Paired Writing Techniques

The year is 202X. Technology and progress have advanced to such a point that two nerds can get together and create poetry from thousands of miles apart. What a time to be alive!

While solo writing will always be the norm, it’s easier and more reasonable to share the experience with co-writers than ever. The Expanse, a recent book-turned-television series phenomenon, is actually a team effort by Daniel Abraham and Ty Franck under the pseudonym James S.A. Corey. The San Cicaro series is no stranger to paired writing either. While working on Beasts of San Cicaro and Decades of San Cicaro (which is out this week by the way), Andrew and I got together to create the misadventures of one Olivia Murphy, the book series’ new hostess.

“By why?” the naysayers scream. “Why would I share writing credit with anyone? The glory is mine alone! There can be only one!

Eaaaaaasy Highlander… I can think of three good reasons.

Continue reading

Writer vs Editor

It’s been… a long time since I’ve written anything here. Perhaps four years plus interest. Originally I shut this blog down to focus on Thunderbird Studios. Things change, and here I am again. Doing my own thing. Focusing on just writing once more.

My tenure as editor ends after this month. The forthcoming Decades of San Cicaro will likely be the last time I serve in this capacity for the foreseeable future.

I’ve learned so much from editing, but I don’t enjoy who it made me become. As an editor, you train yourself to seek weakness in other people’s work. To catch errors and faults, to strengthen prose and fill plot holes. Yet every changed line left me wondering if it was right or fair. Where was the boundary between their words and my own? Editing even erodes one’s ability to enjoy reading for the sake of entertainment. I found myself seeing problems in media I once adored.

Continue reading

Production Blues

Work calls and my head is just not in the game. Too much is going on this week, so perhaps a few paragraphs might take my mind off matters.

As of this blog, I am getting closer to the final touches on two anthologies. Both are due out in roughly a month. The first, Welcome to San Cicaro, is an urban fantasy and horror anthology written by authors besides me. Yep, I’ve taken the job as “just editor” on this one. The other anthology, Banner Saga: Tales from the Caravan, is one story from being finished with edits. Because it’s intended as a collection of shorter Banner Saga works, a few pieces of mine will be a part of that one.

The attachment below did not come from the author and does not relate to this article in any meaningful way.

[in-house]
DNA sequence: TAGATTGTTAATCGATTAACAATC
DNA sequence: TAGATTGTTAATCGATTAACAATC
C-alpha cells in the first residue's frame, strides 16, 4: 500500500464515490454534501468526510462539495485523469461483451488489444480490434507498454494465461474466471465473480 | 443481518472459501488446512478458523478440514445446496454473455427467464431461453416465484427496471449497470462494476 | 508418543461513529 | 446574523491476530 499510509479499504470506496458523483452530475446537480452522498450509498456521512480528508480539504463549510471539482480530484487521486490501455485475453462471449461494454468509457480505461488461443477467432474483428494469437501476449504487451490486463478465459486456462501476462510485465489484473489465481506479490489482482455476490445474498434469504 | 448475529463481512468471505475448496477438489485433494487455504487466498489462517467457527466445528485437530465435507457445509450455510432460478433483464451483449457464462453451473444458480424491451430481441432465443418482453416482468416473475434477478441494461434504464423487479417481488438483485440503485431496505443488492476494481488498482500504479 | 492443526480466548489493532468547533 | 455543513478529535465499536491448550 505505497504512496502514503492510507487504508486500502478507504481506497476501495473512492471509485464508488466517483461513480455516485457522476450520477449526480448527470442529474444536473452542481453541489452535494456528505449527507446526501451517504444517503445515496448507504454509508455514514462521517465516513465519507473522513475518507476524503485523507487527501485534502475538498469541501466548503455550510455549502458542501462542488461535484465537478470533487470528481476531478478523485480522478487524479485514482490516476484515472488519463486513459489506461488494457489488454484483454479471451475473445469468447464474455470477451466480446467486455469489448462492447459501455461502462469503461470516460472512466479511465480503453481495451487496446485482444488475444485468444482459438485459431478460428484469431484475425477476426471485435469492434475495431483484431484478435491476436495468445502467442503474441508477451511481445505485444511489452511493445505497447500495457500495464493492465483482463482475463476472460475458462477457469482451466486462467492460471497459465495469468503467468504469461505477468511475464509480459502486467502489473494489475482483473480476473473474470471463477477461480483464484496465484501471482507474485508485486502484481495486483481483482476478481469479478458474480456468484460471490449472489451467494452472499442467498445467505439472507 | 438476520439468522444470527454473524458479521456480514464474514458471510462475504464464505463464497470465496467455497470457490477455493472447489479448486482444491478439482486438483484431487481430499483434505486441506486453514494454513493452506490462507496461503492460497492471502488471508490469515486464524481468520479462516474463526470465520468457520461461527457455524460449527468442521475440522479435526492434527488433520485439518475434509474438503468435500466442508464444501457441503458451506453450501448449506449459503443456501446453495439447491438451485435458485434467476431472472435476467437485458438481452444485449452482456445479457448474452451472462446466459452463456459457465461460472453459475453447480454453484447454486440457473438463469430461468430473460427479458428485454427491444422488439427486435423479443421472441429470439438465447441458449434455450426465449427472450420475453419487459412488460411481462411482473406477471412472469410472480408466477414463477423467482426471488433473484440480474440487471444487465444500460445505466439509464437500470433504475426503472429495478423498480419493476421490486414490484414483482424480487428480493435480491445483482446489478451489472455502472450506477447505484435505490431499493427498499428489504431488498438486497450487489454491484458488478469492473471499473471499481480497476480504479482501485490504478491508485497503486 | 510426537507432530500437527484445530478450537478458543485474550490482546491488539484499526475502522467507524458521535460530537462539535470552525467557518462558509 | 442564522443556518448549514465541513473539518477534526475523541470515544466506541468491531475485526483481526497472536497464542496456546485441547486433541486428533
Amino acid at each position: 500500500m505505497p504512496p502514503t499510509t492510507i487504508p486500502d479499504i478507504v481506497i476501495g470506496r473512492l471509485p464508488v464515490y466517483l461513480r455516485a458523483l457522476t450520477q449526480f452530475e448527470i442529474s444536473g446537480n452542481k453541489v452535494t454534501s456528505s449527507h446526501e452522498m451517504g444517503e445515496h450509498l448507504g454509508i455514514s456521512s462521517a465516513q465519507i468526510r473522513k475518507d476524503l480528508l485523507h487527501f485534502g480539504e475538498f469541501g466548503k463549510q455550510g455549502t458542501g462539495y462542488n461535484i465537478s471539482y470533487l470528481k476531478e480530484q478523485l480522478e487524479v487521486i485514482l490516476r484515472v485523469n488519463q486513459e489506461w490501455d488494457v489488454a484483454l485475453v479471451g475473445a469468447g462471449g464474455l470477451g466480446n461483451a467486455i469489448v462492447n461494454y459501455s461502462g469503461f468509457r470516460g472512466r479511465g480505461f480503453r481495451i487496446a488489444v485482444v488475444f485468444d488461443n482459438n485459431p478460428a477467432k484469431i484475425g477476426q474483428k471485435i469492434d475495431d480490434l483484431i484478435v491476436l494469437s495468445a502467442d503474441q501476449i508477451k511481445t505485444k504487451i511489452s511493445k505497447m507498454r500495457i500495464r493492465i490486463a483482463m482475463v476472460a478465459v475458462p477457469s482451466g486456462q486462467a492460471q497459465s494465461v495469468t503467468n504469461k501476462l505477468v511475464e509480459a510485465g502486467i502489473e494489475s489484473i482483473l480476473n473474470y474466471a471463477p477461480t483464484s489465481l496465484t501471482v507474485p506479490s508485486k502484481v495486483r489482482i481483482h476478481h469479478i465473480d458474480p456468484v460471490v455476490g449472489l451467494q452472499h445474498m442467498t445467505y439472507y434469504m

The next few months will be critical. I’ve been jotting down ideas, some of which are for team-based projects that other writers and artists maybe invited to. Others are for personal novels or works I’ve been dreaming about for a long, long time… and put off.

The latter point is interesting to me. Nothing I’ve ever done has been 100% mine alone. The Bolthole anthologies, The Gift of Hadrborgand the aforementioned upcoming releases… they’ve all either leaned on others or have involved a franchise. And I feel I know why that is.

One of my biggest fears is to finally hit that degree of success, only to be defined solely by that one win. I dread the thought of writing dozens of novels around the same character, never visiting a hundred other minds in scores of unique settings. To never wear a thousand masks and live a thousand lives.

I don’t understand authors who are happy with revisiting the characters, again and again. I’m fine with it for a while, perhaps with one sequel. But so repeatedly? When is one satisfied? But who am I to judge. I can’t say I’ll know satisfaction after completing my own dreams. Perhaps I too will not know happiness in creation, and know not whether I seek an elusive magnum opus or pray that it is illusive.

Oh. Yeah. And we’re closing on a house tomorrow.

Lean, Mean 2018

2018 certainly started right.

Late last year, Manuel, Andrew and I were talking about new projects for Thunderbird Studios. I pitched a few ideas, but also sent them the first half of a short story I’ve been struggling with. Yet Andrew and Manuel were excited enough for the tale that we swept almost all other projects off the table to work on a comic book for it.

Yesterday, a few hours of New Year’s Eve were spent finishing a 16-page long script. And today, the second draft. Manuel, our artist, received it this afternoon with the intention of printing, reading and returning revisions.

It might sound strange for an artist to do this, but here’s the thing. Writing a comic book script can be anything between writing and writing/graphic design. Pages have to be written with an idea of how many panels they’ll involve. We have to consider how much space is needed not just to show (rather than tell) the story, but also for speech balloons, sound effects and narration.